Studioninedots and DELVA Landscape Architects present the dynamic masterplan for Buiksloterham in Amsterdam, commissioned by housing association de Alliantie. Through an innovative landscape-, urban- and social development strategy the terrains of Nedcoat and Air Products in the former industrial port of Buiksloterham, will be transformed into a vibrant new city district. The dynamic masterplan forms the foundation for future developments. In this area approximately 550 houses and at least 4000 m2 of work-units and catering are realized.
Despite its proximity to the center of Amsterdam and being on ‘the sunny side of the IJ river’, traditional development towards a mixed residential area hasn’t proved successful in this area. De Alliantie chooses not to develop in a traditional way, but with the concept of ‘Cityplot’, developed by Studioninedots. Together with DELVA Landscape Architects, this concept has progressed into a plan that relates to the challenging context of Buiksloterham, with the dynamic masterplan as a result. Cityplot Buiksloterham is a contemporary approach to urbanization in which individual and collective self-building initiatives, social housing, and mixed typologies are combined to create a lively part of the city. A development based on a dynamic process that anticipates the wishes and requirements of time. Along with the spatial department of the municipality of Amsterdam, the local waterboard and future residents it pushes forward an innovative form of urban development.
Already at the start of the crisis the first self- building projects were showing up in Buiksloterham. Individual developments that seemed to avoid everything that was collective. Cityplot Buiksloterham embraces this pioneer mentality and through this achieves a shared social, economic and spatial value. It stimulates collaborations within a dynamic environment, while respecting one’s individuality in order to achieve a vibrant part of Amsterdam. Combining initiatives, implementation and maintenance, results in highly motivated groups that organize themselves. The development process is based on collectivity, is informal and dynamic, and leaves space for experiments.
Cityplot strives for a sustainable environment that entices people to remain in the area itself for work and recreation.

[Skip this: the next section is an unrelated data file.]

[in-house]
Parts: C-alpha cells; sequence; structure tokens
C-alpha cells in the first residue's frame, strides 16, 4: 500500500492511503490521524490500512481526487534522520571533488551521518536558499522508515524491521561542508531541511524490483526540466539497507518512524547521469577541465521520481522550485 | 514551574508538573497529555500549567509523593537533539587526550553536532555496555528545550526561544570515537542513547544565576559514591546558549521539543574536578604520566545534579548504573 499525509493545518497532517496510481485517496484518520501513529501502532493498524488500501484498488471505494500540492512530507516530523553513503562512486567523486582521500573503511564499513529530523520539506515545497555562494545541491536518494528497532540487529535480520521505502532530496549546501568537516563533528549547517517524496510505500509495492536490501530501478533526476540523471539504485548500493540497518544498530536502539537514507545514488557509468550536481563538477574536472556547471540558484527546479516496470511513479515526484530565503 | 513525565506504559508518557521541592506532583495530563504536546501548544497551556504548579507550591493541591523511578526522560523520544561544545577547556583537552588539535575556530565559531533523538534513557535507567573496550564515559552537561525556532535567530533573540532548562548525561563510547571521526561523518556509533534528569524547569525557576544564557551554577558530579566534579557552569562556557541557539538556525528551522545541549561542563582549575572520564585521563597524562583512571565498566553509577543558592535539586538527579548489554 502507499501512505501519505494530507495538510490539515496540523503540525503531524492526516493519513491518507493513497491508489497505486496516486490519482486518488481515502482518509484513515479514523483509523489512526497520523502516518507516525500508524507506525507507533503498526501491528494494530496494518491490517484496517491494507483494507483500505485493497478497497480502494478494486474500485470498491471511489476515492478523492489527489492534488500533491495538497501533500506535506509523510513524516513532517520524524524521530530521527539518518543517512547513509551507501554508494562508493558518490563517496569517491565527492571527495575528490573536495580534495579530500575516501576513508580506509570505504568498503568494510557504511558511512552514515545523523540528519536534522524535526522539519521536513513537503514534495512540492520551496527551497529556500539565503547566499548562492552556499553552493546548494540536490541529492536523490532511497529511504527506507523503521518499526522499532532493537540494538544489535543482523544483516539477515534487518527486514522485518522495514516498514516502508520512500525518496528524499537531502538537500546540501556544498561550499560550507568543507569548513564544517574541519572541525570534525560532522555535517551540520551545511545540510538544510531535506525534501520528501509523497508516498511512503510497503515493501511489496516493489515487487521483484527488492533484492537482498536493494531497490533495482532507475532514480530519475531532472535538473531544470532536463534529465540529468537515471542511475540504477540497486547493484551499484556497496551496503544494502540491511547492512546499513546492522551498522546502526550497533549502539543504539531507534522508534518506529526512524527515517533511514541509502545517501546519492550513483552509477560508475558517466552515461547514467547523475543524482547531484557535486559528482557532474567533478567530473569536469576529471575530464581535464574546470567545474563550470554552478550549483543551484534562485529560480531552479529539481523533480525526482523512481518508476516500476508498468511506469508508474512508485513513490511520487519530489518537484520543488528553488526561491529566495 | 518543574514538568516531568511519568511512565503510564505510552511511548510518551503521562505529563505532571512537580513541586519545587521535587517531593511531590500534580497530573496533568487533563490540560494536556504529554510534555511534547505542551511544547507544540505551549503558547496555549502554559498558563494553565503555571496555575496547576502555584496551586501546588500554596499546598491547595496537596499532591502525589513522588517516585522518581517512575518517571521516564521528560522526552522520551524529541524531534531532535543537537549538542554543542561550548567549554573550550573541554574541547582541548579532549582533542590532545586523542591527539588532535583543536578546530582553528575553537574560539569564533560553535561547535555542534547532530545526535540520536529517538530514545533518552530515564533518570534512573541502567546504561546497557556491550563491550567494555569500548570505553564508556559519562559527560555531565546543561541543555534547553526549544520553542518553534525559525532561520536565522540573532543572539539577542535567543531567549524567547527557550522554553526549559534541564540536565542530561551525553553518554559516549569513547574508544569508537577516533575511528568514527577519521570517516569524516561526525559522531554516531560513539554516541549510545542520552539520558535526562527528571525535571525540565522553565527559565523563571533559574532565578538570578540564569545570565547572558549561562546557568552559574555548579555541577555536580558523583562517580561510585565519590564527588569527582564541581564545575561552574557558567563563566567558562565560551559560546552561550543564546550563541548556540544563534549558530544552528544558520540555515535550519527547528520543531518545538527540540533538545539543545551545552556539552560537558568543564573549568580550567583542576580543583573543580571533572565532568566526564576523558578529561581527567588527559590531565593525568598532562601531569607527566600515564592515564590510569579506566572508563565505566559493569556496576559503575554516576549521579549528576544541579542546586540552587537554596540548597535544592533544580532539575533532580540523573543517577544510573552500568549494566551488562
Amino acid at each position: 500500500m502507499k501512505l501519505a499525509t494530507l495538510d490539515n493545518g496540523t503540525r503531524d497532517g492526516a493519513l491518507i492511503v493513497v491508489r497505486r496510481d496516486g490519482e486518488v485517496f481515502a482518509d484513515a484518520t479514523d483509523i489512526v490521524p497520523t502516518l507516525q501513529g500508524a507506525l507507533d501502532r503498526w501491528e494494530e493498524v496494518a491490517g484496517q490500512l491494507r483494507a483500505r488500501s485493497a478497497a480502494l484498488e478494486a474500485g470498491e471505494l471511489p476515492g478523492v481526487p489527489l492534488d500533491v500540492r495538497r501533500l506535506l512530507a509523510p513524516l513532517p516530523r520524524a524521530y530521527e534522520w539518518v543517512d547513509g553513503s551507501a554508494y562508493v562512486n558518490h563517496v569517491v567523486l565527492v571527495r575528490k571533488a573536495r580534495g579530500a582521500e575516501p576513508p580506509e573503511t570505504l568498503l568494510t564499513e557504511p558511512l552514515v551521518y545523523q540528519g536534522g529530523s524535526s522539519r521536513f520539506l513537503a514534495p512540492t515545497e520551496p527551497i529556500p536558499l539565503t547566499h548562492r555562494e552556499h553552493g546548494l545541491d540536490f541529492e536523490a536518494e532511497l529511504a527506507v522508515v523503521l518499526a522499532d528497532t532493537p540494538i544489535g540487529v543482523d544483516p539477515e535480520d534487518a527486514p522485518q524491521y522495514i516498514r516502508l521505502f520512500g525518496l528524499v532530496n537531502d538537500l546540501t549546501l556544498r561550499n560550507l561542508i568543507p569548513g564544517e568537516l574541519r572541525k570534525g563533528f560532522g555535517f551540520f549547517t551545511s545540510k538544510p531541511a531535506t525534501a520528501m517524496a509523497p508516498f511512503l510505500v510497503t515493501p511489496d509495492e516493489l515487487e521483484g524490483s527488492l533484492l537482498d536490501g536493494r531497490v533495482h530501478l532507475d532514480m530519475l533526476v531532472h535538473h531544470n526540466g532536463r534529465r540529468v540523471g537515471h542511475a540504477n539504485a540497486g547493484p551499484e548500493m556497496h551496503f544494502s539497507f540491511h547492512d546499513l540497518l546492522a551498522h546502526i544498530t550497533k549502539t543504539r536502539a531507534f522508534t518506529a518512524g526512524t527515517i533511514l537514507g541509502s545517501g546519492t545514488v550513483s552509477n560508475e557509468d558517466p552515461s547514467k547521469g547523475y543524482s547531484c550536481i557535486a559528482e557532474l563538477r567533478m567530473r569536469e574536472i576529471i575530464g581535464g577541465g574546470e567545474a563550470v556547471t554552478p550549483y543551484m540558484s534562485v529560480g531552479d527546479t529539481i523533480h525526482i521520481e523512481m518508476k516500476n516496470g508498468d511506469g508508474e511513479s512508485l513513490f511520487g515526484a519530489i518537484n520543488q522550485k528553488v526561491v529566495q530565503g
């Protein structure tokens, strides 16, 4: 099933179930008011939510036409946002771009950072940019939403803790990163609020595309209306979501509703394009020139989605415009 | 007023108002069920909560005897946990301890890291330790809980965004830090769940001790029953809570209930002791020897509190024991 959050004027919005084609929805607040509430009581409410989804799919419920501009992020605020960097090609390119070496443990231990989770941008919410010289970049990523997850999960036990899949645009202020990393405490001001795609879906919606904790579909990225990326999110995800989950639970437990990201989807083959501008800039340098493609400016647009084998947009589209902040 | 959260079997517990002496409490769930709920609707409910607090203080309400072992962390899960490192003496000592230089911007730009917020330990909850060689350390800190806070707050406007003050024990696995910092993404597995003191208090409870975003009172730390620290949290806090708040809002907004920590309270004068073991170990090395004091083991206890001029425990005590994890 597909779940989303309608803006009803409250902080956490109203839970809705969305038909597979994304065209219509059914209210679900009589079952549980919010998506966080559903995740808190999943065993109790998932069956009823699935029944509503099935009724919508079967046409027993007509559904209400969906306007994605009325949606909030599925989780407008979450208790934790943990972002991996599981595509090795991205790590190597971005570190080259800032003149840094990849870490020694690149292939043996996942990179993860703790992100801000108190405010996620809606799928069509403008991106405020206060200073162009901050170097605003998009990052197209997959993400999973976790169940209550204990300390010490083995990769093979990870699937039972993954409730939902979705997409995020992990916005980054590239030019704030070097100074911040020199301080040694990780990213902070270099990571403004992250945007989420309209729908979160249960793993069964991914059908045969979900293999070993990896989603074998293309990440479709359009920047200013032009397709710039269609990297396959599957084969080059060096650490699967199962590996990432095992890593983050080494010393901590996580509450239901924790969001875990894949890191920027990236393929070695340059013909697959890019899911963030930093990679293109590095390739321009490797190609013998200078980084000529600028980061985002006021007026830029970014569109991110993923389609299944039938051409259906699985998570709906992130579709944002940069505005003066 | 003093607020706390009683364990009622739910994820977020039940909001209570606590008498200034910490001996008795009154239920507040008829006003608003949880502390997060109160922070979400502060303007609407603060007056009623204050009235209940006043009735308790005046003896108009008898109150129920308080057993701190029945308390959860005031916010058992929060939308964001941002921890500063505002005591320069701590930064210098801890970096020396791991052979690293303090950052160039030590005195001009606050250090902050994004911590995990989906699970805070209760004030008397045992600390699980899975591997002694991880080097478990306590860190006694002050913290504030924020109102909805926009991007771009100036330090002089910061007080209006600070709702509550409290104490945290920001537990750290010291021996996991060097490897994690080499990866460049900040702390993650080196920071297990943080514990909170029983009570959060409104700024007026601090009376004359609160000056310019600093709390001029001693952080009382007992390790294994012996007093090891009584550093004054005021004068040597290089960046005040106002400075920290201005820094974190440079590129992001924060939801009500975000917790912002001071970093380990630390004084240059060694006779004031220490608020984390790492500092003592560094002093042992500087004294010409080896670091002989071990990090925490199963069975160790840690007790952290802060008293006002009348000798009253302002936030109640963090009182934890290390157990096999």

Development of the site starts around work- and meeting spaces, so called ‘urban activators’. These activators are creative hotspots that generate innovation in the field of construction and energy. These methods and systems can directly be implemented in the development of houses and the neighborhood. Urban activators grow to become fixed values in the area rather than being temporary initiatives. Right from the beginning they will contribute to a socially and economically valuable area. Cityplot seeks connection with the ‘Arts and Crafts’ in the neighborhood. Young innovative ‘one-man-companies’ have much interest in the location. Their involvement and their many partnerships stimulate meeting places in the area.
The Cityplot concept is based on an ideal plot size of 100×100 meters. The generous dimensions appear to be the key to flexibility and diversity. This size building block not only provides the ability to vary with a large number of building typologies, but also creates the opportunity for the building block to be oriented towards the street as well as it’s inner courtyard. The frames of different plots for small-scale development make it a flexible and durable plot that is tolerant to change. Car parking is disconnected from the buildings and takes place in collective buildings for cars, bicycles and power supply. Cityplots Buiksloterham is not a traditional plan with a fixed image we strive for but it creates conditions. The parceling as described here is therefore only a preview. The Cityplots will anticipate to the changing wishes and requirements in time.
architects: DELVA Landscape Architects, Studioninedots | collaborator: Studioninedots | status: Project (2014) | visualizer: Studio | scale: 40.000 m2 large | types: masterplan, public space, refurbishment | views: 4.903